In summing up the impact of thestudy, Zubenko3 said in the news release,"The finding that genetics, lifestyle decisionmaking, and their interactions mayinfluence the ability to reach old agewith preserved cognition is exciting.Identifying such genetic and behavioralfactors may hold promise for betterunderstanding the aging process andperhaps one day enriching or extendingthe lives of other individuals."
Lifestyle changes to improve memory
A team led by Dr Gary Small, directorof the University of California, LosAngeles (UCLA), Memory and AgingResearch Center and assistant professorof psychiatry and biobehavioralsciences at UCLA's David GeffenSchool of Medicine, found that adultscould improve their memory by makingsimple lifestyle changes.4,5
In the 14-day study, 17 personsbetween 35 and 70 years of age (meanage, 53) with normal baseline memoryperformance scores were randomlyassigned to an intervention group (n =8) or a control group (n = 9).
"We put them [intervention group]on a healthy lifestyle program that had4 components: memory training, physicalconditioning, healthy diet, and stressreduction," Small told
Memory training involved the dailyuse of brainteasers, crossword puzzles,and memory techniques emphasizingverbal skills; the healthy diet involvedeating 5 meals per day that were richin omega-3 fats, low-glycemic indexcarbohydrates, and antioxidant foods;and the physical conditioning involvedbrisk daily walks and stretching exercises.Breathing and relaxation techniqueswere added to reduce stress,since stress causes the body to releasecortisol, and chronically high levels ofcortisol can impair memory and shrinkmemory centers in the brain, Small saidin a news release.4
Participants in the intervention groupagreed to follow the memory improvementplan and were minimally monitored,said Small.
The participants were given a prepublicationcopy of Chapter 3 of Small'sThe Memory Prescription,6 whichcontains specific daily recommendationson what to do and when and howto do it. Small explained, "For example,Monday morning instructs thevolunteer to do a stretching exercisebefore a suggested healthy breakfast.Later in the morning, a memory techniqueis described. The exercises andmeal menus are detailed each day ofthe week for 14 days." A research nursereviewed the 14-day plan with the interventiongroup participants and answeredtheir questions.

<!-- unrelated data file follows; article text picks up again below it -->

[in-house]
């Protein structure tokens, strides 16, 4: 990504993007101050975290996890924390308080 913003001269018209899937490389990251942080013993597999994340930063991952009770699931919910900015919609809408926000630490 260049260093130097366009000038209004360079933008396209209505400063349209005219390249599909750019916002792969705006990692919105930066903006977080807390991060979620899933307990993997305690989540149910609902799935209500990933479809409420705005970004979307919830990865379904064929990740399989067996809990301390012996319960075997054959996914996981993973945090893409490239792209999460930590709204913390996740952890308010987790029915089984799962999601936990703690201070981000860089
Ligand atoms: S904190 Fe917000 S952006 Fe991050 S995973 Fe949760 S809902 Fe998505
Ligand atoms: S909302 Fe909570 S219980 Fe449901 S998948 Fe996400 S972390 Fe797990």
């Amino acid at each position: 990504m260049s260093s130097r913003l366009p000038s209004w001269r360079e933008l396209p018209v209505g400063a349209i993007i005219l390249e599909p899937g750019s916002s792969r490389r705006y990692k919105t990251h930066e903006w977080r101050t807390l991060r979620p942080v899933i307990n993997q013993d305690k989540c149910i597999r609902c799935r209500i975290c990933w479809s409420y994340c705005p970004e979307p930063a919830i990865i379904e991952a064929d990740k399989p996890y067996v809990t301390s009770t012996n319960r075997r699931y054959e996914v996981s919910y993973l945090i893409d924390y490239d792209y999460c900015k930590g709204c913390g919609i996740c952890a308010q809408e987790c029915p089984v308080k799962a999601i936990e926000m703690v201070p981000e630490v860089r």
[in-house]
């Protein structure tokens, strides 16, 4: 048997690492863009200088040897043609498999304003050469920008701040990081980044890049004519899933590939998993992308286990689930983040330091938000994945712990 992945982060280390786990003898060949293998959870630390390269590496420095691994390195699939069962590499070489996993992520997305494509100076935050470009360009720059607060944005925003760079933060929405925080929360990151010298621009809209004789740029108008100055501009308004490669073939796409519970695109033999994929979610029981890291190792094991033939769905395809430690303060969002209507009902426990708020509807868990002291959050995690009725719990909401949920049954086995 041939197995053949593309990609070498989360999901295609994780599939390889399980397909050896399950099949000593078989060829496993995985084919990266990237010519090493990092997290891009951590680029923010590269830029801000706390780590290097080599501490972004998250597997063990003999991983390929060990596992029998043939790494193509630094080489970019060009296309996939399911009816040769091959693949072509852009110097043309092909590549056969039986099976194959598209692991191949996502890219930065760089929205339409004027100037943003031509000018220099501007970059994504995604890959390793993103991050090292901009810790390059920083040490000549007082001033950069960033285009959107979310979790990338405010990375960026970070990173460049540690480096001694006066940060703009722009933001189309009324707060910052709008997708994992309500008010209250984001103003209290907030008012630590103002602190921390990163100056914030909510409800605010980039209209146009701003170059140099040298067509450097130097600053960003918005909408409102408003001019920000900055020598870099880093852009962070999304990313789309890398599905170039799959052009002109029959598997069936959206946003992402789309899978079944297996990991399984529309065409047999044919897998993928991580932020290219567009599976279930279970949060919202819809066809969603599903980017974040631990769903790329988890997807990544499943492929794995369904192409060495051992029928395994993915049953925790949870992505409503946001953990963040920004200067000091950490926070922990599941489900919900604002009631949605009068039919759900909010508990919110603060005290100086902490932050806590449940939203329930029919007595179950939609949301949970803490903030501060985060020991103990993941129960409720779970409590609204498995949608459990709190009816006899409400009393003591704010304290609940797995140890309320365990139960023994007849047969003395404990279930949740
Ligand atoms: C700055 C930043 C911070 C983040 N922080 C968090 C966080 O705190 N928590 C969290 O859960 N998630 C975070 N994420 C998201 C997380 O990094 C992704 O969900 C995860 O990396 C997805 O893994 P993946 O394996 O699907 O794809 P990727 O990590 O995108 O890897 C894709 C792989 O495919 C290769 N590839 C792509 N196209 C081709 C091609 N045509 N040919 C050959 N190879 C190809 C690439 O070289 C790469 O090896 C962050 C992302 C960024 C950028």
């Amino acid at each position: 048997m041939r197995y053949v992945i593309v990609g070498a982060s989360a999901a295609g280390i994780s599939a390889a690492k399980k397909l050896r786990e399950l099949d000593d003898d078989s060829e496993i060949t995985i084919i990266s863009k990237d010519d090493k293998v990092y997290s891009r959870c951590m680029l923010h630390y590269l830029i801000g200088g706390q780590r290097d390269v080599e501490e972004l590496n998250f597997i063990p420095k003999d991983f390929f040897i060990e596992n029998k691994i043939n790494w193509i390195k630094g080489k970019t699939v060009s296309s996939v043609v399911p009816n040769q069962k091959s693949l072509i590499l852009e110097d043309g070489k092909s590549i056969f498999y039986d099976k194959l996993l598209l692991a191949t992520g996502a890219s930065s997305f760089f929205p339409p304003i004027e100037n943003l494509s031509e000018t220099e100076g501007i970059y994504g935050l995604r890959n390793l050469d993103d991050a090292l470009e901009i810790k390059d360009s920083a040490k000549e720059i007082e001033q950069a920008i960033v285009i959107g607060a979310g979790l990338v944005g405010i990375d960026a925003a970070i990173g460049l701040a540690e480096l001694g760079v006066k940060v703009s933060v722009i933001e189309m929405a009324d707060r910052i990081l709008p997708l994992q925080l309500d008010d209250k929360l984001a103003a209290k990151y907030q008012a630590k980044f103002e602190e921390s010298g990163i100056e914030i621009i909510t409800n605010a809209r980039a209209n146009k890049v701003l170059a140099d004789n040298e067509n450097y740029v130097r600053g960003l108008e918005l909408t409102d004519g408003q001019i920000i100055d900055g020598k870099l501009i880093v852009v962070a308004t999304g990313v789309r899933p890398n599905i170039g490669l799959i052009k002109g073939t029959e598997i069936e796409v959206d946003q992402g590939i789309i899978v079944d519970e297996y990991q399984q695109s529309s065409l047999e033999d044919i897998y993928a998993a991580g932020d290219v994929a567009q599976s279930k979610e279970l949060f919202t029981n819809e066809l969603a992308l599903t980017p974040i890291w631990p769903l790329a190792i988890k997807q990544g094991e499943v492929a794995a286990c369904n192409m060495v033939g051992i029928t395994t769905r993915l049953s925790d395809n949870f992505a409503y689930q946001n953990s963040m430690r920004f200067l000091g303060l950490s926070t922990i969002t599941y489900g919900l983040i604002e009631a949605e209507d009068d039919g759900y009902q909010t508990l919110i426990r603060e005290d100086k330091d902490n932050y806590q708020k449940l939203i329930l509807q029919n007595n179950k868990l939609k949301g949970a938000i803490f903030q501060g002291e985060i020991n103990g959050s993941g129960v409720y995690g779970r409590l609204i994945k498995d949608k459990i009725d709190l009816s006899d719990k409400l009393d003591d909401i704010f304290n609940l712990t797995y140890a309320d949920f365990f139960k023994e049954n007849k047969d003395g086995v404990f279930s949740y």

"We called them midway to makesure they were doing the program. Wehad them keep notes to make surethey understood and followed theprogram. . . . Our monitoring suggeststhat they made a reasonable effort,"Small added.
Immediately before and after the 2-week program, brain function wasassessed, using flurodeoxyglucosepositron emission tomography (PET)scanning during mental rest, whichmeasures regional rates of corticalglucose metabolism. Statistical parametricmapping analysis was used todetermine the differences between the2 groups.5
The short-term healthy lifestyleintervention program "had significanteffects on brain function as measuredby PET scans," Small told PsychiatricTimes. Compared with controls, individualsin the intervention groupexperienced a "5% change in brainmetabolism, not randomly throughoutthe brain, but in the left dorsolateralprefrontal cortex, which is an areaof the brain that controls everydayworking memory." The region ofchange involved a stretch of cortex inBrodmann areas 8, 9, and 10. Incontrast, the control group showed nochange in brain metabolism.
Small explained that the reducedglucose metabolic rates in the leftdorsolateral prefrontal cortex suggestgreater cognitive efficiency in thatregion of the brain and that the significantchange observed in the left hemisphereis consistent with the verbalemphasis in the program's memorytraining exercises.
He added that the dorsolateralprefrontal cortex has been linked toanxiety symptoms, so stress reductiontechniques might show some effect inthat same brain region.
Future studies will involve determiningspecific effects of individualcomponents of the program and testingthe intervention program in differentsettings.
In the pilot study, Small said, "Wethrew in the kitchen sink, to see if wecould see any kind of an effect. Wedon't know what part of that recipechanged the brain."
For the next study, Small said the investigatorsplan to focus on stress reductionand memory training. There wouldbe a control group and 2 interventiongroups--one in which participantsreceive memory training alone andanother in which they receive bothmemory training and tai chi instruction.Why tai chi? Small explained thatpsychiatrist Michael Irwin, affiliatedwith UCLA's Norman Cousins Centerfor Psychoneuroimmunology, hasconducted some studies on tai chi andfound that it improves measures ofimmune function and is enjoyablefor many older adults. Small addedthat the study will include a longerfollow-up period to explore whether theeffects, as measured by brain scans, aresustained.
The pilot study was funded by theFran and Ray Stark Foundation Fundfor Alzheimer's Disease Research, theJudith Olenick Elgart Fund for Researchon Brain Aging, and the Parlow-Solomon Professorship on Aging;Small said he intends to seek governmentgrants for the next study.
Small is also chief scientific andmedical advisor for the Memory FitnessInstitute, a for-profit company thathelps people of all ages optimize theirmemory function and brain health,using state-of-the-art diagnostic, intervention,and prevention strategies. Heexplained that the Memory FitnessInstitute has adapted the 14-day lifestyleintervention program for use in assistedliving facilities and retirement communitiesand is testing the model in a realworldenvironment, a retirementcommunity facility in Maryland.
"It will be a 6-week program, 2 daysa week, taught by trainers there," Smallsaid.
The program will screen participantsin advance to ensure that they canperform the physical conditioningportion (walking) without hurting themselves;provide some education abouta healthy diet; and introduce them tomemory training exercises and stressreduction techniques.
Although brain scanning will not bepart of the study, Small said, measureswill be taken to systematically assesschanges.